Michigan: Fiat Chrysler's Mack plant environmental plan is 'lacking'
The state of Michigan is demanding Fiat Chrysler Automobiles NV do more to address air-quality concerns from its new Mack Avenue assembly plant on Detroit's east side, despite the Italian American automaker saying it will have the lowest emissions rate of any auto assembly plant in the United States.
The Department of Environment, Great Lakes and Energy's Air Quality Division determined Fiat Chrysler's plans to address and monitor environmental conditions at the site are "lacking" and "not acceptable," according to a letter to the automaker. The statements come amid an outcry among lawmakers and residents in the neighborhood surrounding the plant.
"The plan falls short of expectations, and additional clarification and information is needed," Mary Ann Dolehanty, the Air Quality Division's director, wrote in the letter dated Friday.
The state took issue with Fiat Chrysler's plans to monitor air quality for two weeks in each quarter at a single location as well as some of the measurement instruments the company planned to use that did not meet standards.
"This will not provide sufficient data to characterize the air quality," Dolehanty wrote. "Sampling should be continuous, or follow the one- to three-day sample schedule as published by the United States Environmental Protection Agency."
The state division recommends sampling be done in two locations. Additionally, it requested more information on how the company put together the plan and with whom, its 1,000 tree-planting project and public health education initiatives. The division also wants an explanation for why air filtration has not been proposed and an investigation for a pilot at one of its buildings at the site.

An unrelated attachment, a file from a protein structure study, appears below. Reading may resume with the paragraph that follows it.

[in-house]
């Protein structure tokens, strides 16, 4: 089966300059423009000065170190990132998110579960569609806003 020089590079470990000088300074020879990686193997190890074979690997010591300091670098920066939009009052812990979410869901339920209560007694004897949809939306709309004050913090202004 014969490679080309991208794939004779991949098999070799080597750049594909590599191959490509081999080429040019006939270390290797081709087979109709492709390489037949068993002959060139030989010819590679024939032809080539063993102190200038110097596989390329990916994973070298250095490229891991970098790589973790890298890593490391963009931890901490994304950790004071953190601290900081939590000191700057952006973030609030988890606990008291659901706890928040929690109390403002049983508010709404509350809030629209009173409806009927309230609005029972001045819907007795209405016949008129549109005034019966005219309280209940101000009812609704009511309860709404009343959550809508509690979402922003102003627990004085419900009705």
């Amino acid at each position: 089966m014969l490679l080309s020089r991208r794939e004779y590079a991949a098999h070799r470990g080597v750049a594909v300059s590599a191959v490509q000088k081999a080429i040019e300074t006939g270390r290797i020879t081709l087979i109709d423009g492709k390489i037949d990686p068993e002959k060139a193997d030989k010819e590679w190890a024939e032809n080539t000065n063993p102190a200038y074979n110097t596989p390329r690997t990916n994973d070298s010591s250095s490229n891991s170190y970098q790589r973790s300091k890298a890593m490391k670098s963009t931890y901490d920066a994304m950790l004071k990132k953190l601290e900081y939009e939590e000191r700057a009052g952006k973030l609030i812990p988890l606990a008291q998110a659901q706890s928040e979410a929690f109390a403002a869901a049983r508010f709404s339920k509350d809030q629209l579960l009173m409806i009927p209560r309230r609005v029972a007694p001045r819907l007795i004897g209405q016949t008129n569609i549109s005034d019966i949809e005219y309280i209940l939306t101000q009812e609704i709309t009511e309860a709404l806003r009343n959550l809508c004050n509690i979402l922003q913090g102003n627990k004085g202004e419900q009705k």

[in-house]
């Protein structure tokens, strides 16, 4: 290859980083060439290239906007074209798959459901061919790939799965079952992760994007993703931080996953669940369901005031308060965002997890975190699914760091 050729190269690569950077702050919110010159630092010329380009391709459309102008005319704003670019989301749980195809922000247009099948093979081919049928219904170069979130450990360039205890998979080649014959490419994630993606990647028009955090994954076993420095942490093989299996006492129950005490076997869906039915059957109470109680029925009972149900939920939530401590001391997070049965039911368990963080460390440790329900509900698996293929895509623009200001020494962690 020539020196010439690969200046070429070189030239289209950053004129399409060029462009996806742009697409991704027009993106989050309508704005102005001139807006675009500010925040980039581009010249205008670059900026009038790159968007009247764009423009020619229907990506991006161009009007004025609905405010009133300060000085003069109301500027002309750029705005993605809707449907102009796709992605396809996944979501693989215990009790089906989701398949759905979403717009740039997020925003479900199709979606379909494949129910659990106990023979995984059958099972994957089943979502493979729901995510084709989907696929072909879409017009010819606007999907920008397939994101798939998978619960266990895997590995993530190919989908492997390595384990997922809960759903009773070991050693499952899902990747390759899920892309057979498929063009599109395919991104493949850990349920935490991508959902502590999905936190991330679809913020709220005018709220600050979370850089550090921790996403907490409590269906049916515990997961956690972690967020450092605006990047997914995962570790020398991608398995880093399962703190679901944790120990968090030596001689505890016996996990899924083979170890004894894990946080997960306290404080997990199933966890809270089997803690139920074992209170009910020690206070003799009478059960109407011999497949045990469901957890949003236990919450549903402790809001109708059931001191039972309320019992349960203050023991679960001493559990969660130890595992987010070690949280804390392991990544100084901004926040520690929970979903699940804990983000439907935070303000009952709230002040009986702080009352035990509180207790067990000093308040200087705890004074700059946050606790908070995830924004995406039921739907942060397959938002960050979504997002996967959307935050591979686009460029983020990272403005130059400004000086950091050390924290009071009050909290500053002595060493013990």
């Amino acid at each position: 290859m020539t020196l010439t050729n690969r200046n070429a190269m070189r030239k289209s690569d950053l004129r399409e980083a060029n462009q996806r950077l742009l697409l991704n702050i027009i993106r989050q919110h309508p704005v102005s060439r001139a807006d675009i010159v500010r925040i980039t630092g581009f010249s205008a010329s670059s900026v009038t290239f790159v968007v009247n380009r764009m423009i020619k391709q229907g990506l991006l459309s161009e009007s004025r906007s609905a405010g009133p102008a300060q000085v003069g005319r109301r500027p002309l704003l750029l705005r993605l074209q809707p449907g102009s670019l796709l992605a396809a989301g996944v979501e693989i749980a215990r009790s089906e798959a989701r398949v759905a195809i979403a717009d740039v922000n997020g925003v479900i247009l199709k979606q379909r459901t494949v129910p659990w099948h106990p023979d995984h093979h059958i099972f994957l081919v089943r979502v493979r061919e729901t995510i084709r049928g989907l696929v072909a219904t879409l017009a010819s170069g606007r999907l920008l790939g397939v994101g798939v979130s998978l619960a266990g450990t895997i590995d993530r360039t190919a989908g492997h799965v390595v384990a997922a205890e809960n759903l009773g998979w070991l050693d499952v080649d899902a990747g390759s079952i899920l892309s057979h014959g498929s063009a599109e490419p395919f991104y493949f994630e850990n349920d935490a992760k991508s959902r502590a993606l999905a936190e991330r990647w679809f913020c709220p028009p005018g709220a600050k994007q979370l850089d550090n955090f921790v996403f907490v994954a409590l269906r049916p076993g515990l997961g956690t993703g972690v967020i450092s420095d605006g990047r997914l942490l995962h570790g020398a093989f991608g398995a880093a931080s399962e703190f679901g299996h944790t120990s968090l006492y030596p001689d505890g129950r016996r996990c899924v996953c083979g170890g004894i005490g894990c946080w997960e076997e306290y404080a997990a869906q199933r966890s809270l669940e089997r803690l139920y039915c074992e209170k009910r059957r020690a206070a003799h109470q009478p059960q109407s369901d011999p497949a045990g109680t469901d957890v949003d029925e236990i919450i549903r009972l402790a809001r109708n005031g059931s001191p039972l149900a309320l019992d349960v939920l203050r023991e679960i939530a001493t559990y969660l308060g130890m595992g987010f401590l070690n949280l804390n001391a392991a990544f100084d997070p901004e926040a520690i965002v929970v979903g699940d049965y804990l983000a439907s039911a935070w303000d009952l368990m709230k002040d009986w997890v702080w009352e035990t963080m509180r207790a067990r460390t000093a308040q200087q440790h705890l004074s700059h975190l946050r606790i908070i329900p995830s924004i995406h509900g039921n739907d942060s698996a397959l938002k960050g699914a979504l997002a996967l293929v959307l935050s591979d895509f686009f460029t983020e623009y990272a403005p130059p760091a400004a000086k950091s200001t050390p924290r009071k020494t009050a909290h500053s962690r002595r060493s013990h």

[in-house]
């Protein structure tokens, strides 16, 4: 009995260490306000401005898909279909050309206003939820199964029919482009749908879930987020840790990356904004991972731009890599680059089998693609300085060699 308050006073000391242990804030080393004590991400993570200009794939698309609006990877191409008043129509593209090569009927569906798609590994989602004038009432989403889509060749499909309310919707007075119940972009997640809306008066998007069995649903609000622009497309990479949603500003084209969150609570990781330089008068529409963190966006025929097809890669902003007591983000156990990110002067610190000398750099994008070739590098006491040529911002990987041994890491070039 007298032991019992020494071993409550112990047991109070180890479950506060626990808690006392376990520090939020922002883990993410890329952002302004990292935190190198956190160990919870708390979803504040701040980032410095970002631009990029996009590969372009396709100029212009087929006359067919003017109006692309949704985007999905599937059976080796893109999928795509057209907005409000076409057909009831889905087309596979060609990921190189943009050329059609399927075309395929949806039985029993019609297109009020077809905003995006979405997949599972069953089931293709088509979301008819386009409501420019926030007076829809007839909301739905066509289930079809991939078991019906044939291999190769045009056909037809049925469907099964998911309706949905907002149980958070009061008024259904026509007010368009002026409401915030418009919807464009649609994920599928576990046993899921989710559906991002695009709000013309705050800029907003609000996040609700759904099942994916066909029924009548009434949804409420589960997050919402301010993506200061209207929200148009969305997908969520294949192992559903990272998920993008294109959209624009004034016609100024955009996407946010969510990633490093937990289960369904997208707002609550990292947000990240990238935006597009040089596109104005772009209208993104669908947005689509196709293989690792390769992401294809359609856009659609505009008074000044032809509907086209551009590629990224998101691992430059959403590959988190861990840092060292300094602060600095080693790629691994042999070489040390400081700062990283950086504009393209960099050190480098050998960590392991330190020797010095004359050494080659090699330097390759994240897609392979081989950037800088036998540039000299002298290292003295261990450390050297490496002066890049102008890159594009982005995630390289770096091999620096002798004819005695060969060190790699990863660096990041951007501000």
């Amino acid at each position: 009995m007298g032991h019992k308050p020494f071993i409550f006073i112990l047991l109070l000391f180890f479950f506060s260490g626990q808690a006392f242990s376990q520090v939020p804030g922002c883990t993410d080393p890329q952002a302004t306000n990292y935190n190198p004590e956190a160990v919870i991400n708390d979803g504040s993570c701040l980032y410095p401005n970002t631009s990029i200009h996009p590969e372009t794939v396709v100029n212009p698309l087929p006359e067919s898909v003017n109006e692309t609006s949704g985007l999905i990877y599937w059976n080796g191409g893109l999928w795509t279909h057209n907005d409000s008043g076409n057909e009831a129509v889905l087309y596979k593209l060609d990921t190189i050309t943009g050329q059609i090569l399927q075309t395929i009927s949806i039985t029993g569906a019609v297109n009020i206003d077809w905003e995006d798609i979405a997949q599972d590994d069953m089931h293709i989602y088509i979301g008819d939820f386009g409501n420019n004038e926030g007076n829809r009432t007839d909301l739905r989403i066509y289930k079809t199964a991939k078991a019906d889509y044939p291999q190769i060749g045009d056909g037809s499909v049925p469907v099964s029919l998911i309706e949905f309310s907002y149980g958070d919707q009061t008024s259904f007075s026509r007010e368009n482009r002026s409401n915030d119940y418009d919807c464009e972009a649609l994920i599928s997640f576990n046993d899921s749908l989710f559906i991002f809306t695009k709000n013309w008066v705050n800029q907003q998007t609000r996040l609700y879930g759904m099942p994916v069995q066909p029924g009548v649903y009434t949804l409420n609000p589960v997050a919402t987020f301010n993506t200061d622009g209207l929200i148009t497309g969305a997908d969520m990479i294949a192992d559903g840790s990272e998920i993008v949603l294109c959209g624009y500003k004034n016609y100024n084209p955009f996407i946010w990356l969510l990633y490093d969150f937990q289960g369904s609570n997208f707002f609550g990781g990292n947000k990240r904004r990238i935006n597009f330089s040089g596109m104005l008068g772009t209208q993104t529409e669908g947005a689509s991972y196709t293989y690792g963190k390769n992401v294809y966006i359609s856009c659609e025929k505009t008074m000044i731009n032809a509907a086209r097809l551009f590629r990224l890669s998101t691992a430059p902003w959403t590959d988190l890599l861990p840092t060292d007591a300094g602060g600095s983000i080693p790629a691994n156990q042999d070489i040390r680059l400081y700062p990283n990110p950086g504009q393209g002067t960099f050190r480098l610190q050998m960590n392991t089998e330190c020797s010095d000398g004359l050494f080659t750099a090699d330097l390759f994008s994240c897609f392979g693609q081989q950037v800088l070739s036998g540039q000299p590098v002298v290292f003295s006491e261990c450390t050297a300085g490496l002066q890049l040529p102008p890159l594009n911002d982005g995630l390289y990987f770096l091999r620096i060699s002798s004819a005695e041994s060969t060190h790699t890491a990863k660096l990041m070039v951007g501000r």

"We know that as we build our new state-of-the-art assembly plant and bring nearly 5,000 new jobs to Detroit, FCA has a great responsibility — and plan — to minimize the environmental impact on the community for this and future generations," an FCA representative said in a statement. "We look forward to working with EGLE to resolve any outstanding concerns."
Fiat Chrysler has said the "landfill-free" facility will represent a 10% reduction in emissions in the region with similar upgrades planned for its assembly plant in Warren. The Mack site is expected to produce a third of the volatile organic compounds that the adjacent Jefferson North Assembly Plant does. Volatile organic compounds become vapor at room temperature.
Fiat Chrysler in November said it had met with residents publicly and privately to develop its environmental plan. The plan also includes controlling runoff water, installing vegetative barriers and other conservation initiatives.
In October, residents held a rally to demand Fiat Chrysler donate funds to the public health fund, implement air filtration at schools and other sites with vulnerable residents and other initiatives. A petition was submitted to the state's EGLE department.
"Environmental justice is about centering those who are most impacted by pollution," state Sen. Stephanie Chang. D-Detroit, said in a statement Tuesday. "FCA has an opportunity to be the better neighbors our residents deserve — and it is reassuring to know that the state is on our side in urging more be done."
The city of Detroit and state-funded Michigan Economic Development Corp. is supporting the transformation of the former Mack Avenue Engine Complex into the city's first new assembly plant in nearly three decades with $92.9 million in incentives. The $1.6 billion project is expected to create 3,850 new jobs and begin production by the end of the year. A community benefits plan says it will hire from Detroiters first and invest $35 million into the neighborhood.
“FCA is a multi-billion-dollar company that should realize that if you are going to ask for public dollars, you must work to improve the communities giving you those dollars," Congresswoman Rashida Tlaib, D-Detroit, said in a statement. "The promises of jobs are not enough to prevent respiratory diseases and ensure we have healthy communities. We can have jobs, improved public health, and tools to improve neighborhoods if FCA focuses on their neighbors and not solely on their bottom line."